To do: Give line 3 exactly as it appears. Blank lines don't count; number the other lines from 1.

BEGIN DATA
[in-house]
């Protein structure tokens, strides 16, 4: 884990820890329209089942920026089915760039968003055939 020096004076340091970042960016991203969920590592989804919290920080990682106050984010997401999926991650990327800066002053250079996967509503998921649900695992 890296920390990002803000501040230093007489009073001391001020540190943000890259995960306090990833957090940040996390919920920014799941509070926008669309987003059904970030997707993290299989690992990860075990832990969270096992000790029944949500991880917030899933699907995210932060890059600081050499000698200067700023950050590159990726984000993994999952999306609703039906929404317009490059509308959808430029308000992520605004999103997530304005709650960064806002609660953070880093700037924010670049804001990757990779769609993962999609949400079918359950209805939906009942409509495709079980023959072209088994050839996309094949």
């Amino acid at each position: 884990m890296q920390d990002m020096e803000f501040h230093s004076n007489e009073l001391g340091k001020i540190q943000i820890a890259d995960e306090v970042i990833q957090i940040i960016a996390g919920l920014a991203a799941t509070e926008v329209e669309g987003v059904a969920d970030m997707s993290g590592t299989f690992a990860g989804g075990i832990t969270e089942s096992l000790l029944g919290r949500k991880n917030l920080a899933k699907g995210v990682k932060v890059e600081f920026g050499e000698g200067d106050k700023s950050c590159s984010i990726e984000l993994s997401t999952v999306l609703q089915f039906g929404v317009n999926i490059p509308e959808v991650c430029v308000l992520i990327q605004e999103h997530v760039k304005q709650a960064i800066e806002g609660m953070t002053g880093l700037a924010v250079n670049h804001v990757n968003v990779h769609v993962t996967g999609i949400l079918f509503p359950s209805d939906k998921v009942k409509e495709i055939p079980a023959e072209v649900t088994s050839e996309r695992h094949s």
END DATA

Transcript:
């Amino acid at each position: 884990m890296q920390d990002m020096e803000f501040h230093s004076n007489e009073l001391g340091k001020i540190q943000i820890a890259d995960e306090v970042i990833q957090i940040i960016a996390g919920l920014a991203a799941t509070e926008v329209e669309g987003v059904a969920d970030m997707s993290g590592t299989f690992a990860g989804g075990i832990t969270e089942s096992l000790l029944g919290r949500k991880n917030l920080a899933k699907g995210v990682k932060v890059e600081f920026g050499e000698g200067d106050k700023s950050c590159s984010i990726e984000l993994s997401t999952v999306l609703q089915f039906g929404v317009n999926i490059p509308e959808v991650c430029v308000l992520i990327q605004e999103h997530v760039k304005q709650a960064i800066e806002g609660m953070t002053g880093l700037a924010v250079n670049h804001v990757n968003v990779h769609v993962t996967g999609i949400l079918f509503p359950s209805d939906k998921v009942k409509e495709i055939p079980a023959e072209v649900t088994s050839e996309r695992h094949s």